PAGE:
Amazon Kindle Fire (First Take)

Amazon's Kindle Fire 7-inch tablet is poised to shake things up in the tablet world. But is the device all it's cracked up to be?

The Kindle Fire benefits from Amazon's suite of Android services, including its own Appstore. Sarah Tew/CNET

In the world of tablets, there are great products and there are cheap products, but very few great, cheap products. For those of you unwilling to shell out $500 for an Apple iPad 2, and are wary of buying a piece of junk, Amazon's $199 Kindle Fire tablet should be at the top of your wish list.

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What it is
The Kindle Fire is a tablet with a 7-inch screen, giving it a similar look and feel as the RIM BlackBerry Playbook or Samsung Galaxy Tab 7. It runs a heavily modified version of Google's operating system, includes 8GB of internal memory, and begins shipping to U.S. customers on November 15.

With it, you can read e-books using Amazon's popular Kindle software, download Android apps and games using Amazon's Appstore, purchase music using Amazon's MP3 store, and stream video using Amazon's video on-demand service. The common thread here is that Amazon's suite of digital stores and services are all loaded and ready to go out of the box.

Of course, many basic features are covered, as well. You can browse the Web (more on that below), e-mail your friends, read PDFs, and listen to locally stored music, without any trouble.

In terms of system performance, the Kindle Fire includes a dual-core processor, a Micro-USB 2.0 port, and an estimated 8 hours of battery life. It's also worth noting that unlike the iPad 2, the Kindle Fire supports Adobe Flash Web content.

What it isn't
You can't make a $199 tablet without cutting a few corners.

In terms of hardware, the Kindle Fire doesn't offer any sort of photo or video camera capability, memory expansion, video output, GPS, Bluetooth support, or cellular data connection.

For software, you're really limited to the Amazon way of doing things. The underlying software may be Google's, but key Android features, such as Maps, Gmail, Navigation, and the Google App Market, are all absent.

The unspoken deal you're making with Amazon here is that in exchange for an inexpensive tablet, you're agreeing to get your apps, your games, your books, your music, and your videos through its services. Amazon may be kind enough to allow for some competitive services to be downloaded through its Appstore, but there's no guarantees. To be fair, iPad users are under the same expectation to get their app and media content through Apple, without the added upfront savings.

Why it's hot
There are a few features that really make the Kindle Fire stand out from the herd of budget tablets out there.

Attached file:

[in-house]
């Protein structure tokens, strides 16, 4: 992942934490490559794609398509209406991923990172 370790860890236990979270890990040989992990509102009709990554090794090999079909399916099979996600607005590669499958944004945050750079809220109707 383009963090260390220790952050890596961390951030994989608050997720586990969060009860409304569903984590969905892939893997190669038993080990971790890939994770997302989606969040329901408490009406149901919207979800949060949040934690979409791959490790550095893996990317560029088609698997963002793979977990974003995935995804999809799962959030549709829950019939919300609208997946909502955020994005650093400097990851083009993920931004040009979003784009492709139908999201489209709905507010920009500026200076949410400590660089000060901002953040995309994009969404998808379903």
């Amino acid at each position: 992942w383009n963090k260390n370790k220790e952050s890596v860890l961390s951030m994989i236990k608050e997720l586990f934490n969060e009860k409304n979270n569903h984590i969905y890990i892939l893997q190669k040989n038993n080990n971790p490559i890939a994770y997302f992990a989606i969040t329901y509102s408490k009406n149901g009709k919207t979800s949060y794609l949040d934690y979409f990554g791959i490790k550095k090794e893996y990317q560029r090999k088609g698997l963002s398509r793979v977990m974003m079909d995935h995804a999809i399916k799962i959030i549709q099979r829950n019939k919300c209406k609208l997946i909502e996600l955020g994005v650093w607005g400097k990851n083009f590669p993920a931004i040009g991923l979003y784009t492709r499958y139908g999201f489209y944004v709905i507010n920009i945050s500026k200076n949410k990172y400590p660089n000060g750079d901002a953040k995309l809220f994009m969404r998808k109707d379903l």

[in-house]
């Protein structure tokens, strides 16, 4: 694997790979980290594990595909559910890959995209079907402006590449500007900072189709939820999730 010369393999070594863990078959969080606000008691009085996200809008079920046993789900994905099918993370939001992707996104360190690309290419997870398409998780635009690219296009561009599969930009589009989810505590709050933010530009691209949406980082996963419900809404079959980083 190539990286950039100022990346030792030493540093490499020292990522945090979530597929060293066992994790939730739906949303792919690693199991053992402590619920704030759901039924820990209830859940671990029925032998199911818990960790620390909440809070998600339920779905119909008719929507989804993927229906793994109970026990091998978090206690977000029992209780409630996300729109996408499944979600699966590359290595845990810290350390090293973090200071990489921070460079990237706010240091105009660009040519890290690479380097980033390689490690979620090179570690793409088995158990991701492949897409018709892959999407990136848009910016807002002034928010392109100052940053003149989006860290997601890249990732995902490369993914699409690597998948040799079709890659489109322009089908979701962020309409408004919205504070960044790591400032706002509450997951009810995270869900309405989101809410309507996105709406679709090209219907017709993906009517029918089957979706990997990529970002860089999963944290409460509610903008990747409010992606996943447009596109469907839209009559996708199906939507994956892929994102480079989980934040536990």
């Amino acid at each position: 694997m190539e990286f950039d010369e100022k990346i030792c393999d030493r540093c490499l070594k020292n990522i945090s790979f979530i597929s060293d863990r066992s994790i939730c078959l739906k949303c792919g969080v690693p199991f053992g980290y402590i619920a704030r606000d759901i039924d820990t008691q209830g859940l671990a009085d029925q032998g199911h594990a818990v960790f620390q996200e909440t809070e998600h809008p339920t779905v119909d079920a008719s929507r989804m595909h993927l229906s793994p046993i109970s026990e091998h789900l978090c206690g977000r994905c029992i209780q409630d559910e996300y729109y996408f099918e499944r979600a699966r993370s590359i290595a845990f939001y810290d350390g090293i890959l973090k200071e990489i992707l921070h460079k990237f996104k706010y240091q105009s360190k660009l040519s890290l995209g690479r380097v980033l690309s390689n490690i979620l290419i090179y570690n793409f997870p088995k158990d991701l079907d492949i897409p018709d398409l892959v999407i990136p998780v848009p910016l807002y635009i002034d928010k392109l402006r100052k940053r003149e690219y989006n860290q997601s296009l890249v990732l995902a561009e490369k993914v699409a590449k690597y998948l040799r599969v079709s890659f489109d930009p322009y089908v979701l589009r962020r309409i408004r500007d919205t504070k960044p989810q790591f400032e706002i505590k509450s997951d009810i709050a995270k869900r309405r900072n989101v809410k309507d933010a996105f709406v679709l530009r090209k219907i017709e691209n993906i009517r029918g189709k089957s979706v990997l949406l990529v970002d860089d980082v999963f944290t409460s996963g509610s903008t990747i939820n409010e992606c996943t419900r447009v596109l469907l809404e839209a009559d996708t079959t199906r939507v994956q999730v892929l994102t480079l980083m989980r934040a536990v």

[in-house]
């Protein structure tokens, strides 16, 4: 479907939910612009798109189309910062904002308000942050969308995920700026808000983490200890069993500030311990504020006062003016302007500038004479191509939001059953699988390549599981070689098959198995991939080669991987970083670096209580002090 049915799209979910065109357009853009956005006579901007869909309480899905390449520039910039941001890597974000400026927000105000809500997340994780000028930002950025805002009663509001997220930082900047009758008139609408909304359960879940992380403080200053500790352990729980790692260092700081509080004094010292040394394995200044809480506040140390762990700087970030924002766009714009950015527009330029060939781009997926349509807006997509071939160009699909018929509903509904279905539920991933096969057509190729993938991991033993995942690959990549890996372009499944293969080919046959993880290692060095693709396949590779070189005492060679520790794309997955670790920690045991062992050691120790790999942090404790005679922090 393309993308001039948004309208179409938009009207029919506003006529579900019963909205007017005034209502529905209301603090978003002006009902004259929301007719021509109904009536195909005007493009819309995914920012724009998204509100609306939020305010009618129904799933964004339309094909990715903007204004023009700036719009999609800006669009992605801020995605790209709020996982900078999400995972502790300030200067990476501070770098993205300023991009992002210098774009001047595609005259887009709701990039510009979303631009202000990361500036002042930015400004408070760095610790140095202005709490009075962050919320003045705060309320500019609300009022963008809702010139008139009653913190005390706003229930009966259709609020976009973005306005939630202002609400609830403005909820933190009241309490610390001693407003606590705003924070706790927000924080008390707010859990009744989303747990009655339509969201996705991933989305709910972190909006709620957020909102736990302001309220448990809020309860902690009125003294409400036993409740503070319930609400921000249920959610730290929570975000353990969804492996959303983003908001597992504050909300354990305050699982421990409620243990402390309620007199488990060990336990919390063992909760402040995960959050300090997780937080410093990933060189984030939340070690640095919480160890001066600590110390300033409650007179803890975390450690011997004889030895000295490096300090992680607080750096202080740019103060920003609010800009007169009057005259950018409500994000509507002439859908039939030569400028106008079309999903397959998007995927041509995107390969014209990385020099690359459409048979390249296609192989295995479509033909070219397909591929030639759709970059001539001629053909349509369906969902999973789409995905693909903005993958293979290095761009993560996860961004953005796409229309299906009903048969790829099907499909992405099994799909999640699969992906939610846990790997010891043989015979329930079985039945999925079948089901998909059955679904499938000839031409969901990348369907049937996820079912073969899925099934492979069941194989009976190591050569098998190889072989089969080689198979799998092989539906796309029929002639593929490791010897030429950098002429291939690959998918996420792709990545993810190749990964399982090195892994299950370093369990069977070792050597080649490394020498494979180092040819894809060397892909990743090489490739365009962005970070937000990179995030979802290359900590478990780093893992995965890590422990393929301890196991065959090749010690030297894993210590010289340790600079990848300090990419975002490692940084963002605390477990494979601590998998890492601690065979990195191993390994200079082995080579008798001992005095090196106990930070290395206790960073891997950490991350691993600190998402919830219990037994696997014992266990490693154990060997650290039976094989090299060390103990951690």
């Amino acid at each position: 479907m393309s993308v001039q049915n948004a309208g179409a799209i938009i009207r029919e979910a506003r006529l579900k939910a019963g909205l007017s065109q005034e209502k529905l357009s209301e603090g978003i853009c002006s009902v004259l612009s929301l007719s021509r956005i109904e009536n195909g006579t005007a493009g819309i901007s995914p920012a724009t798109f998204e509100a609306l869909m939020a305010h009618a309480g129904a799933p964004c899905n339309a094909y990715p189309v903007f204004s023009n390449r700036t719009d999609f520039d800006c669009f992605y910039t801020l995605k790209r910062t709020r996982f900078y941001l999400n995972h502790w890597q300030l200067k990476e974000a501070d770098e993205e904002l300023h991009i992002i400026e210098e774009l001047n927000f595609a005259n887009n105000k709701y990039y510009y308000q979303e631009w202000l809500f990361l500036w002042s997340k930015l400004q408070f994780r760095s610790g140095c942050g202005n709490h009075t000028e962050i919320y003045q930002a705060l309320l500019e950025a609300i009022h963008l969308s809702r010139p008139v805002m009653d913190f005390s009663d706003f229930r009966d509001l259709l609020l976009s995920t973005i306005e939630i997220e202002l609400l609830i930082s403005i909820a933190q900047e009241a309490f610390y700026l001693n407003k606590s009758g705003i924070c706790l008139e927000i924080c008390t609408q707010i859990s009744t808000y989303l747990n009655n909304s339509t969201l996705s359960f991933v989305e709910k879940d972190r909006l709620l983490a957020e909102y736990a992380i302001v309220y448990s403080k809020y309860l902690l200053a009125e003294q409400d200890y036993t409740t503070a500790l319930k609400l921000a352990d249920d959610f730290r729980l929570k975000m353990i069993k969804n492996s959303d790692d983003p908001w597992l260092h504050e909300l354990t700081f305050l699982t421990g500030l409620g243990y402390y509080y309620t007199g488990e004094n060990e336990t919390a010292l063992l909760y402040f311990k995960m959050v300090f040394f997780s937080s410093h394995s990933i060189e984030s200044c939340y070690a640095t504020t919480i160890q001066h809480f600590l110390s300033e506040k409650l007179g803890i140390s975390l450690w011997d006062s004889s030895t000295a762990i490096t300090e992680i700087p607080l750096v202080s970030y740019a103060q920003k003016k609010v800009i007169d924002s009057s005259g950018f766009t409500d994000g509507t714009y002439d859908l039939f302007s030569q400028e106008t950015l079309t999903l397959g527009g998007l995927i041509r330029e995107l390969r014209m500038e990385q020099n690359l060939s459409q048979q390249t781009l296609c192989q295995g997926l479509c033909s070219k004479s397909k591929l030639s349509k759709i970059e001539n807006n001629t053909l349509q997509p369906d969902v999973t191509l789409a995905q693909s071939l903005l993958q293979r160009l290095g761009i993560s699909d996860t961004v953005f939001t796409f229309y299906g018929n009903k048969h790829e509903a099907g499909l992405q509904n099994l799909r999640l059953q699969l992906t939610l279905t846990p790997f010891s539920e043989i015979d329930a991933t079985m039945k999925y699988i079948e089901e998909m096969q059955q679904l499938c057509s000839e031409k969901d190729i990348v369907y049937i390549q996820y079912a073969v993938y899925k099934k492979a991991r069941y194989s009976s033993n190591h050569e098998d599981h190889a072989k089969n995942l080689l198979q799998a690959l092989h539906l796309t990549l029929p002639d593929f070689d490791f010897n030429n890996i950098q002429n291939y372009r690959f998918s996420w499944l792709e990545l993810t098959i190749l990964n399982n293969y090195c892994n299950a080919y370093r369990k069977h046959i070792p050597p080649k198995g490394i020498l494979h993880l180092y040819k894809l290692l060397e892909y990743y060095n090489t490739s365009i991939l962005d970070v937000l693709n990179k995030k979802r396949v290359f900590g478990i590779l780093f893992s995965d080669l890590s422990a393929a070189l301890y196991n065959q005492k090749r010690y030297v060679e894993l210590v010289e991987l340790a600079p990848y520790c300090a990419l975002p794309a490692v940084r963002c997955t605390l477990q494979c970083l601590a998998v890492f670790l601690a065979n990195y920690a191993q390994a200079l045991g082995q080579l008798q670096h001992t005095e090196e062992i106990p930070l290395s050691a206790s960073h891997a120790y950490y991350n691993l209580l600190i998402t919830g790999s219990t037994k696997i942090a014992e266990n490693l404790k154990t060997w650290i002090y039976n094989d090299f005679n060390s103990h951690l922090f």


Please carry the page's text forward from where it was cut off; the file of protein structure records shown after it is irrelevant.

Price is a big deal, of course. Amazon can afford to sell the Kindle Fire at a very small markup because they expect to make its profits by selling you digital content (apps, music, e-books, videos). Aside from Apple, no other tablet manufacturer has this advantage.

You also get Amazon's brand name standing behind the product. Just like the rest of the Kindle e-book readers, the Kindle Fire is going to sit on the front page of the largest U.S. online retailer, and people are bound to pick it up in droves. You just don't have the same brand power behind budget competitors, such as Vizio, Barnes & Noble, Archos, and Velocity Micro.

Amazon's cloud storage and cloud processing adds a key component to the Kindle Fire experience. Like Apple, Amazon will back up any digital media you purchase (e-books, apps, music) and serve it back down to you at your convenience. Being able to have instant access to your archived media content also makes up somewhat for the limited storage on the device (just 8GB). In addition to archiving your purchased content, Amazon's included Cloud Drive service offers another 5GB of storage any additional content you want to access (photos, music, documents, etc.).

Amazon's vast server farms are good for more than just storage. A unique Web browser called Silk is included on the Kindle Fire; it splits the work of loading Web pages between the device and Amazon's Elastic Compute Cloud (EC2) system. The result, in theory, will lead to faster page loads, as well as some predictive loading of content and sites you access often. No other tablet on the market has a feature like this--not even Apple.

Finally, we have to mention the screen. In our experience, the telltale sign of any sub-$300 tablet is poor screen quality. On paper, Amazon's tablet seems to buck this trend. The Kindle Fire promises a 1,024x600-pixel resolution display using the same wide-angle IPS screen technology as in the iPad. It sounds like a great-looking screen, and hopefully Amazon will deliver.

Buy it, or skip it?
Since the announcement of the Kindle Fire, I've been answering several reader questions about whether it's worth buying.

Ultimately, until we have one in our hands, we can't say for certain if the thing is any good. That said, given Amazon's reputation with the Kindle, and the solid suite of existing services it has built for Android, I'd bet that the $199 Kindle Fire is going to be one of the most successful iPad alternatives yet.

Now, it's not going to have a comparable selection of games and apps as an official Android tablet or iPad. Its 7-inch screen and limited storage will make it less appealing for document editing and word processing. But if you're mainly looking for a fun device for consuming media and catching up on daily news, the Kindle Fire would seem to be the best thing going at this price.

Is it an iPad replacement? No. Is it a way to get your kids off your iPad? Yes. Is it a low-risk, low-cost way to dip your toes into the brave new world of tablets? Absolutely.

Look for our full review of the Amazon Kindle Fire closer to its launch date on November 15.

 

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